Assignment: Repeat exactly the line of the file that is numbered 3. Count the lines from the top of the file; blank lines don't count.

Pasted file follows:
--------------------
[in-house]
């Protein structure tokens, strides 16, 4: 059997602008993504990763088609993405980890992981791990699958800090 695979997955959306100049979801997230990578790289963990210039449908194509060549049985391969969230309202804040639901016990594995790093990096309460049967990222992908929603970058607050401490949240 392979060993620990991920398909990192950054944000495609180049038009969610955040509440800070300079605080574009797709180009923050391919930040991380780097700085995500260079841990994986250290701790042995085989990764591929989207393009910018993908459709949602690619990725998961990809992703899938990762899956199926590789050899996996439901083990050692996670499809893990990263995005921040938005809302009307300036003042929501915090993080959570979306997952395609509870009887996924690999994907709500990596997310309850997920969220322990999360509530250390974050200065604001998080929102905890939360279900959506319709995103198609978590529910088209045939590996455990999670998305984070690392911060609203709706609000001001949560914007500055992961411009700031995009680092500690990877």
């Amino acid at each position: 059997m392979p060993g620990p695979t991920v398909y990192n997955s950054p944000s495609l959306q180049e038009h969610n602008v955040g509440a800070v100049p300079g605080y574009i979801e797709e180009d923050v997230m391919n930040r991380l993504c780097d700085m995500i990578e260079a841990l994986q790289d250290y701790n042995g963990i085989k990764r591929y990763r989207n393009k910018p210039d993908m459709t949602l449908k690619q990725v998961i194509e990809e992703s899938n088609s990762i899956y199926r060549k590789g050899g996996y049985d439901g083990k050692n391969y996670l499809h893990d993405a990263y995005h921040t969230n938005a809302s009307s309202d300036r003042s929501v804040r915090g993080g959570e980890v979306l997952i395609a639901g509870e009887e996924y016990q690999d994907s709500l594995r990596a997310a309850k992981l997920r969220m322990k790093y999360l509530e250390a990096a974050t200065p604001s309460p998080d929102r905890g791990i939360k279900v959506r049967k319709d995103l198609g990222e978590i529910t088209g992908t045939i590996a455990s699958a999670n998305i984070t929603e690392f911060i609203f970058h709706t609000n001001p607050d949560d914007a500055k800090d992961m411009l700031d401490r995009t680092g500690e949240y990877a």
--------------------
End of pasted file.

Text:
């Amino acid at each position: 059997m392979p060993g620990p695979t991920v398909y990192n997955s950054p944000s495609l959306q180049e038009h969610n602008v955040g509440a800070v100049p300079g605080y574009i979801e797709e180009d923050v997230m391919n930040r991380l993504c780097d700085m995500i990578e260079a841990l994986q790289d250290y701790n042995g963990i085989k990764r591929y990763r989207n393009k910018p210039d993908m459709t949602l449908k690619q990725v998961i194509e990809e992703s899938n088609s990762i899956y199926r060549k590789g050899g996996y049985d439901g083990k050692n391969y996670l499809h893990d993405a990263y995005h921040t969230n938005a809302s009307s309202d300036r003042s929501v804040r915090g993080g959570e980890v979306l997952i395609a639901g509870e009887e996924y016990q690999d994907s709500l594995r990596a997310a309850k992981l997920r969220m322990k790093y999360l509530e250390a990096a974050t200065p604001s309460p998080d929102r905890g791990i939360k279900v959506r049967k319709d995103l198609g990222e978590i529910t088209g992908t045939i590996a455990s699958a999670n998305i984070t929603e690392f911060i609203f970058h709706t609000n001001p607050d949560d914007a500055k800090d992961m411009l700031d401490r995009t680092g500690e949240y990877a």